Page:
I used to think humans were rational creatures. But that was when I was young and naive. The more I’ve read about humanity–and perhaps more aptly, the more I’ve interacted with humanity–the more I’ve realized that we are deeply irrational beings. And who could blame us? Laptops are outdated and useless after six months. Meanwhile our hardware (the brain) hasn’t changed in 30,000 years. And frankly, our primordial brains didn’t care what was true and what was false. All that mattered was survival. If you hear some rustling in the bushes, there may not be time to conduct a thorough, double-blind study to determine if there is in fact a tiger hiding in the brush. Instead you should just run. And that panicky brain that told us to run then is the same brain that interprets the world for us now. Perceiving things objectively is not its strong suit. In fact, there are a number of cognitive biases that distort our reality in ways unimaginable. These are especially apparent in the realm of politics, where we seem to have given up on the idea of “truth”. Below are five cognitive biases that play a key role in our polarized society.

1. Confirmation Bias

This is far and away the most pernicious bias, and yet one that allow us to maintain our sanity and even save some brain power. The reality is that our world is an incredibly complex place, one that is infinitely difficult to understand in its entirety. Thus it makes life a hell of a lot easier if we simply look for things that confirm whatever we already believe. That way we don’t have to go through that painful process of cognitive dissonance and try to determine what’s right and what’s wrong. Finding the truth is exhausting work. Who would want to do that? Instead, simply decide something is true and then seek out all the bits of data that will help you prove it. The earth is flat, Communism never hurt anyone, man never landed on the moon, and so on. There’s enough information out there to prove just about anything, if you’re willing to ignore the information that clearly disproves your assumption.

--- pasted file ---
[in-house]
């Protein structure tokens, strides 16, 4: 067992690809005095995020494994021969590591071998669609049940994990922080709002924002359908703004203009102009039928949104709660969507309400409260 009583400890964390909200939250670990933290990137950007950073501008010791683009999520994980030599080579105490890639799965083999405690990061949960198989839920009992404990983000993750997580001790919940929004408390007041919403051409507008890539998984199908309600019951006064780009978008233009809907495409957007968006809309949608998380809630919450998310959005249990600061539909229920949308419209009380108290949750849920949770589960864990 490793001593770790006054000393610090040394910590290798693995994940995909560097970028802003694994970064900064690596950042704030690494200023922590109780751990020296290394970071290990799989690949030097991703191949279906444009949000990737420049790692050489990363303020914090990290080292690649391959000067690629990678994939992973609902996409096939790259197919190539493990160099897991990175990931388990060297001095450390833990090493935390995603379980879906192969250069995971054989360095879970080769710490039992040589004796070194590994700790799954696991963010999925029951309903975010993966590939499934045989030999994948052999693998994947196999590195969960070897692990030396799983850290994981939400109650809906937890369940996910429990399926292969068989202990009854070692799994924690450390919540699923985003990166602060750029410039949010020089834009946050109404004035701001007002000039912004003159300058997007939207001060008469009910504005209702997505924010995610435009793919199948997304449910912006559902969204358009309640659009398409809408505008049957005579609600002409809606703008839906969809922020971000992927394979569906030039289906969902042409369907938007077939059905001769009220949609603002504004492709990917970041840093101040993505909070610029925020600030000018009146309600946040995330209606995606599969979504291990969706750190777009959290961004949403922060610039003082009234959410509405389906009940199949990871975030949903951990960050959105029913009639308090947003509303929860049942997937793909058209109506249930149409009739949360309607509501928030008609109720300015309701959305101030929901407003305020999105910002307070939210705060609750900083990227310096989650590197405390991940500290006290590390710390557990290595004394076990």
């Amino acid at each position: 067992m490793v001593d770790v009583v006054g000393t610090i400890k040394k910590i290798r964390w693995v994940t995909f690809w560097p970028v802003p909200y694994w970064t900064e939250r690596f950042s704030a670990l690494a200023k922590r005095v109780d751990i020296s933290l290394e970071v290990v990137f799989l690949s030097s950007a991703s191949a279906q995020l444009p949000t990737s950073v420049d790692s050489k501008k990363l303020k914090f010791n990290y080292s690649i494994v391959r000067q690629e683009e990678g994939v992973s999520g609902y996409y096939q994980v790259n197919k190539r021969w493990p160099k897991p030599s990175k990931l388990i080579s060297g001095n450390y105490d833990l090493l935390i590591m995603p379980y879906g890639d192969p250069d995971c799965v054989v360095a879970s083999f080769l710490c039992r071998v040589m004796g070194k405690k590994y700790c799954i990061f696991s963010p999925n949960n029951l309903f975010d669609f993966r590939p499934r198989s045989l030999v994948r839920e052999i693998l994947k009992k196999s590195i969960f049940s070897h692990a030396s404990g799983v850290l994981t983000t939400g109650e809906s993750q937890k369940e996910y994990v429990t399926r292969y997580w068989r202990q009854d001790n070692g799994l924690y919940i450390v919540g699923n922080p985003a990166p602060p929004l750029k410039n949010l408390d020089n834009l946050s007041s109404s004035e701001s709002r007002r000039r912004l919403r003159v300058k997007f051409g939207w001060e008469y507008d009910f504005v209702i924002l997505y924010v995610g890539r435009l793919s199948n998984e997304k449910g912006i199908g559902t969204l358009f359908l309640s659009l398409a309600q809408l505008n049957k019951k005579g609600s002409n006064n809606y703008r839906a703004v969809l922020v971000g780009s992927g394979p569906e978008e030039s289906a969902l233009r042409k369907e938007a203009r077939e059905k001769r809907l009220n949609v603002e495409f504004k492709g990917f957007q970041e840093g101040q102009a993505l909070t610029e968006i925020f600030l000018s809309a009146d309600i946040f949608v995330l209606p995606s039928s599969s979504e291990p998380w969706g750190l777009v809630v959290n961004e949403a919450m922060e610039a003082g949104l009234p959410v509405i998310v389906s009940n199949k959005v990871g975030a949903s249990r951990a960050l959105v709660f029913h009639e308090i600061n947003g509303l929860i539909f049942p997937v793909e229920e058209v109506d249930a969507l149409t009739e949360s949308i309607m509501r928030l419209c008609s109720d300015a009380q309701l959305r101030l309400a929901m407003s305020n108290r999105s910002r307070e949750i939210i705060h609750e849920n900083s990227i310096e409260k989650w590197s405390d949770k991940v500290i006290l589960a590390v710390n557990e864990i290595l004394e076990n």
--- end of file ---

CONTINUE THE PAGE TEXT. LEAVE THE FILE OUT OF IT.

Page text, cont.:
2. Backfire Effect

I spent a couple years of my life in the “Atheist Army”. Anyone who’s gone through the militant atheist phase knows this bias well. Often you will encounter people who are religious. And often you will find yourself arguing with them, because you just can’t help yourself. What you will find is that attacking their beliefs, aggressively interrogating their logic and bombarding them with its flaws, will only cause them to dig in deeper. That’s the Backfire Effect. Tell someone something that goes against their belief, and they will simply believe it even more. Again, it is far easier to maintain whatever belief you already hold then to go through the near unbearable process of letting one part of your identity go and creating a new one.

3. Anchoring

Anchoring is the tendency for humans to zero in on one piece of information and cling to that like Jack clung to that wooden panel in the Titanic (until they die, that is). Generally the information that we cling to is the first piece of information that we acquire. That’s why this bias is useful in negotiating, and why you should always start high (if you’re selling). But in politics—and especially in the era of Fake News—anchoring is incredibly dangerous. It’s what allows people to believe that Obama is a Muslim and Trump mocked someone for their disability. Neither of these things are true, and yet some of you probably think they are. It’s okay. You’re not alone. I find it useful to distrust everything you read until it’s corroborated.